Picking up where I left off, the Afghan War is documented in this section of the War Museum. This photograph of a Canadian soldier interacting with an Afghan child caught my eye.
For Canadians, the military mission in Afghanistan came to an end in 2014. Our military spent the final years training the Afghan security forces. The situation remains unresolved, as that country continues to deal with insurgency and instability.
This baton was relayed between Canadian Forces Base Trenton to Ottawa in 2014 and presented to Governor General David Johnston on the 4th of May by a succession of Afghan War veterans in a national commemoration. It contains the last Canadian flag flown in the Afghan mission, and is inscribed with Canadian symbols, including 161 maple leaves to represent the 161 Canadians killed in action during the war.
Coming out of the permanent galleries, the path leads into the Royal Canadian Legion Hall Of Honour. This space features artifacts and panels about commemorations of war, and its centrepiece is the original maquette designed by Vernon March for his proposal for a war memorial of the Great War. Allegories of freedom and peace are at the top of the arch, while 22 figures from all branches in the First World War- soldiers, sailors, airmen, nurses, cavalry, and more- move through the arch. The proposal was accepted, and today the National War Memorial stands downtown. Looking at this model gives you a different perspective on it. A Museum guide was giving a talk to several visitors about it while I was here.
The path leads from this area towards Regeneration Hall. This is often used for different exhibitions of photographs or art. This year the Belgian embassy has marked the centennial of the end of the First World War by displaying a series of photographs here, most of them taken in the field, showing soldiers and labourers from around the world who went off to war. We think of the Great War as a white man's fight, but it wasn't exclusively so. Hundreds of thousands of men of different ethnicities from around the world took part in Allied efforts, and campaigns and battles were waged in the Pacific, Asia, and Africa as well as the European theatre.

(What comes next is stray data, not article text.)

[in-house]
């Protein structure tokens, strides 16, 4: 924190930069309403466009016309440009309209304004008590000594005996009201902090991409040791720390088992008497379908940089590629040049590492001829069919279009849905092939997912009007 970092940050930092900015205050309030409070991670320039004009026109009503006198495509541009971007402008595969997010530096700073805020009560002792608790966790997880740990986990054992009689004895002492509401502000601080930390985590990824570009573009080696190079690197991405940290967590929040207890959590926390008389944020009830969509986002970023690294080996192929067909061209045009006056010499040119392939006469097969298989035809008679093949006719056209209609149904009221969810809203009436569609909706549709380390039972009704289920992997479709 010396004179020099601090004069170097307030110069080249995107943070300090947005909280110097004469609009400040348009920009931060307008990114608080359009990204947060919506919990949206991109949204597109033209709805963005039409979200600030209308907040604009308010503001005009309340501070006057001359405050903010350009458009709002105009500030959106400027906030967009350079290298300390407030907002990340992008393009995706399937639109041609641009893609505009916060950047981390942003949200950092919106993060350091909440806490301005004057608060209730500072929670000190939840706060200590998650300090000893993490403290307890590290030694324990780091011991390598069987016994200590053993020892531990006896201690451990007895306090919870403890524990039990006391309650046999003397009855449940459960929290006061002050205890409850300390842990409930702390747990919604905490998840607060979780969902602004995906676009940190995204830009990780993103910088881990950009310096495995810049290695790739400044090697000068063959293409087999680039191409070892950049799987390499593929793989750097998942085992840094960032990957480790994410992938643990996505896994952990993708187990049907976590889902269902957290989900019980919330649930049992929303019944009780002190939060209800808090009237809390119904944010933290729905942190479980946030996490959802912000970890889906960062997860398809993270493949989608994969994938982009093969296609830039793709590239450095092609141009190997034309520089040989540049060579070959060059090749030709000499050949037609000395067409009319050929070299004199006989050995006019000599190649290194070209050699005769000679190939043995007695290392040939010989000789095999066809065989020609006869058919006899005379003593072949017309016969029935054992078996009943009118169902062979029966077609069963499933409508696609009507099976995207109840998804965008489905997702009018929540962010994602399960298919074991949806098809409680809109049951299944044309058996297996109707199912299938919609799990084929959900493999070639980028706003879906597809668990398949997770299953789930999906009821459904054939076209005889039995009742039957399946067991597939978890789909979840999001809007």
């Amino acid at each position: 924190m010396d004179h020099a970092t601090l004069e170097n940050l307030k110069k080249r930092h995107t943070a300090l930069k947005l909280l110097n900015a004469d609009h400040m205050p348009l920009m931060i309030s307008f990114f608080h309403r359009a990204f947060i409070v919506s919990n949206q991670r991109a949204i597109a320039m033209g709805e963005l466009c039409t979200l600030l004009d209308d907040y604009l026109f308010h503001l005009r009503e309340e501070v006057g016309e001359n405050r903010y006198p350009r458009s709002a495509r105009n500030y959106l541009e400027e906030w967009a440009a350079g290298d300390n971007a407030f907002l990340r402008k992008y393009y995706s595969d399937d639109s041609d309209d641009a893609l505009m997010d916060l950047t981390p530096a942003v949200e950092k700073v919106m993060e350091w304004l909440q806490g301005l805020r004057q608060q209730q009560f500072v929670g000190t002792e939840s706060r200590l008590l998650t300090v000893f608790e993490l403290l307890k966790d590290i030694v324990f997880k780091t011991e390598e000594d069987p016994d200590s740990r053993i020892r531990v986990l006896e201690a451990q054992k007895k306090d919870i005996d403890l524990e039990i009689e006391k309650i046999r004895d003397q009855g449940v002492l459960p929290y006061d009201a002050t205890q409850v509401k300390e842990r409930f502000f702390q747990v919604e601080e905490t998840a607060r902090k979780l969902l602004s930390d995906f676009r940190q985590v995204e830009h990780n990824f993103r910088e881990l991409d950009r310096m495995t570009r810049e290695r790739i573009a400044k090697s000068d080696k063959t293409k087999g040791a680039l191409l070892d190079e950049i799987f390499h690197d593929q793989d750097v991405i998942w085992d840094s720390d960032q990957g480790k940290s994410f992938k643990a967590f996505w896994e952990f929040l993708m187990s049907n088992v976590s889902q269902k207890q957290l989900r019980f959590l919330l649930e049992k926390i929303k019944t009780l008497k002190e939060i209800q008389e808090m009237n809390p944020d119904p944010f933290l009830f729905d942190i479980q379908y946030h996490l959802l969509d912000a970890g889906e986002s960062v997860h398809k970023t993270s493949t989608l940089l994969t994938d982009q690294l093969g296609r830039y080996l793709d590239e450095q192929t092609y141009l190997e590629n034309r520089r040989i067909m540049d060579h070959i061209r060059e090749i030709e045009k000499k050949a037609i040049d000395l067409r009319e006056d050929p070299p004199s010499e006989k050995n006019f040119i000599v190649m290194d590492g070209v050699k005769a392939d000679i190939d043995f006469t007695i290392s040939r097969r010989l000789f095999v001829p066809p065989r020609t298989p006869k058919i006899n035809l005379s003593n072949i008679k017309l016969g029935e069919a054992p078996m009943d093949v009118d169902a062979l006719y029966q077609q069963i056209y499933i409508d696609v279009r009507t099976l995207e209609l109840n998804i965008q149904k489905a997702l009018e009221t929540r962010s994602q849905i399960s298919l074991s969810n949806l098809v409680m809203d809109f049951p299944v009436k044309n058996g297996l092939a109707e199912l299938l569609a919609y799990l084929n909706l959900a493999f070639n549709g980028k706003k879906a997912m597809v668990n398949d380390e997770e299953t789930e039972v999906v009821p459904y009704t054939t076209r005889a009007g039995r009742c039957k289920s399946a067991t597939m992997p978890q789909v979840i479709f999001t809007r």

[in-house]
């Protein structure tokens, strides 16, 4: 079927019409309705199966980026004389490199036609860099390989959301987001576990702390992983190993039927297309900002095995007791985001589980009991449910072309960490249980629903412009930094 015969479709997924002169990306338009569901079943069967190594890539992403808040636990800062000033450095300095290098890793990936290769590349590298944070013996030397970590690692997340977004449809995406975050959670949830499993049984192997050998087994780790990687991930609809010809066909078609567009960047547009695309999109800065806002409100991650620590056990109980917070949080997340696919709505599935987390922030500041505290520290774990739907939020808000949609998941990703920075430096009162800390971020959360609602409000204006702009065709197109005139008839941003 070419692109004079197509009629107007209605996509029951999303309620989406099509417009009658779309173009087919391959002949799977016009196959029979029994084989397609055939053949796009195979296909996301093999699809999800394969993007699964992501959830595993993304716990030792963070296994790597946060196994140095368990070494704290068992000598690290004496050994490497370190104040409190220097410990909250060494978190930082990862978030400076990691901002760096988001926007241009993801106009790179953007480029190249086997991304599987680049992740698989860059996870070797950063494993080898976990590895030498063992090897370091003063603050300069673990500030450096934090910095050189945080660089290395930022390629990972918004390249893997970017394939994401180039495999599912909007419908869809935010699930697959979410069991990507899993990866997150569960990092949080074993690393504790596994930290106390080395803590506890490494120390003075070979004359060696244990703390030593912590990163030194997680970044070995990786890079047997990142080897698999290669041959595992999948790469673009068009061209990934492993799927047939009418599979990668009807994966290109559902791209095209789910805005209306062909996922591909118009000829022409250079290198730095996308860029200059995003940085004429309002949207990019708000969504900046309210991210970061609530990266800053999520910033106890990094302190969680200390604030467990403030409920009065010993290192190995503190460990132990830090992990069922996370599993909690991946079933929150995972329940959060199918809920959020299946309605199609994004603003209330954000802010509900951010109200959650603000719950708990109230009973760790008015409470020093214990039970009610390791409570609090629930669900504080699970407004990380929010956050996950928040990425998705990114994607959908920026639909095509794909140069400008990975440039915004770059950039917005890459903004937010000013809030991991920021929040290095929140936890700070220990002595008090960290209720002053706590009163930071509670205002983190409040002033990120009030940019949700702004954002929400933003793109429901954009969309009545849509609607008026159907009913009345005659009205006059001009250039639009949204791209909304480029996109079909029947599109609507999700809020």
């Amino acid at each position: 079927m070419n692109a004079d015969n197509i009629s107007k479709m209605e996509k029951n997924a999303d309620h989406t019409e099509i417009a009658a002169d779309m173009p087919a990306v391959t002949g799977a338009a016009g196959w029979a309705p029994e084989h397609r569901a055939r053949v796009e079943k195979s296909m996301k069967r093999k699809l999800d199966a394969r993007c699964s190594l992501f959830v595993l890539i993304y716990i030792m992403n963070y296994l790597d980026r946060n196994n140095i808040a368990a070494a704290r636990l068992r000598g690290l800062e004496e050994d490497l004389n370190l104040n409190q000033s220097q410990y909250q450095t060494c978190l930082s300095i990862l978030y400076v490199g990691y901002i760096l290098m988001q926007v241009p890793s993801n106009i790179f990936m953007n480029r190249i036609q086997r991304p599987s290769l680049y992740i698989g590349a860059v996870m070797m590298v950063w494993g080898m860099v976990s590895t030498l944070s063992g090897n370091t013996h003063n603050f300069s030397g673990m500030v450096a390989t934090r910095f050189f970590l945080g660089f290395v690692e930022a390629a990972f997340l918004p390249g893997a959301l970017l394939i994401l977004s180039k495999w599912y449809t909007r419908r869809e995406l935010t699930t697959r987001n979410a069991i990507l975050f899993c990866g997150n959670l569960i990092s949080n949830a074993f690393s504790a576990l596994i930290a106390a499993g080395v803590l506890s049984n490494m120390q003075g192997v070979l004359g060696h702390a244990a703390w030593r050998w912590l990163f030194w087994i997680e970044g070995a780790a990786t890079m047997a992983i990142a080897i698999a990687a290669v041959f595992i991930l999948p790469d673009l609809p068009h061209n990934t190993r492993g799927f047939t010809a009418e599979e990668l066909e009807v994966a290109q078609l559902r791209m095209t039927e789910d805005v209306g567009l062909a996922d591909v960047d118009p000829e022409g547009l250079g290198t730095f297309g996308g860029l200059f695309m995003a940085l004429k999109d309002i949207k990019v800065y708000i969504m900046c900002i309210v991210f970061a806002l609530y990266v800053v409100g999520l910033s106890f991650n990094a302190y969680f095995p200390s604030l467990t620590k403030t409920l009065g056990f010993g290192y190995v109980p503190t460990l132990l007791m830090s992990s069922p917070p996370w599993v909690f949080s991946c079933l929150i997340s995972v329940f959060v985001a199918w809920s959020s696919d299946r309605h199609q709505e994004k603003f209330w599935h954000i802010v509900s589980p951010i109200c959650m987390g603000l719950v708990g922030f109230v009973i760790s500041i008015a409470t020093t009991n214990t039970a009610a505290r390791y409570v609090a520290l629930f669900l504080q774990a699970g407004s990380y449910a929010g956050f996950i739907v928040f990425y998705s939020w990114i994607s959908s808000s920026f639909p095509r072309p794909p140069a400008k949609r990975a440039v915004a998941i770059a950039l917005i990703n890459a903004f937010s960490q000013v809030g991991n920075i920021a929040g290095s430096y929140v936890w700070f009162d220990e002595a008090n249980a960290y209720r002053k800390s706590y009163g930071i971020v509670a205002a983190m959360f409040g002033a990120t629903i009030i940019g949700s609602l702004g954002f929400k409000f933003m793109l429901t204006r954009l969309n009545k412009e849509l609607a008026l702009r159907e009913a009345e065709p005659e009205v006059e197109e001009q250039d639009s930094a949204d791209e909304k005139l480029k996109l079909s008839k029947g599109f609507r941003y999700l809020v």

Here we have Sikhs of the British Indian Army Corps outside a Flemish farmhouse at rest.
These are soldiers of the British West Indies Regiment sitting in the courtyard of a Flanders farm.
Madagascan and Senegalese tirailleurs (light infantry) and workers are seen in this shot taken at Roesbrugge-Haringe in Belgium in 1917.
Spahi is the term for a light cavalry regiment soldier from French colonies. In this case, Algerian spahis are playing music near the front.
This one caught my eye. Tirailleurs from North Africa are posing with a Belgian girl in Flanders in this shot.
Far from home: a New Zealand Maori by the name of William Marsters is in the midst of buying cakes from a Belgian vendor in this shot.
This shot features labourers from Fiji gathered in Stanley Park in Vancouver with an officer, posing before one of the big trees there. They were en route from Fiji to Europe at the time.
And this shot shows First Nations recruits and elders with a government representative in File Hills, Saskatchewan.
They have a fine photo collection!ReplyDelete
Interesting exhibits. Many men sacrificed their lives fighting wars for other countries.ReplyDelete
The war memorial of the Great War sure is impressive.ReplyDelete
I didn´t know soldiers from those countries mentioned took part.
Another interesting post and informations and lots of history.
Great exhibition and I learned some new things today.
Thank you for sharing! Have a lovely day!
Muito interessante esta exposição.ReplyDelete
Um abraço e continuação de uma boa semana.
Dedais de Francisco e Idalisa
O prazer dos livros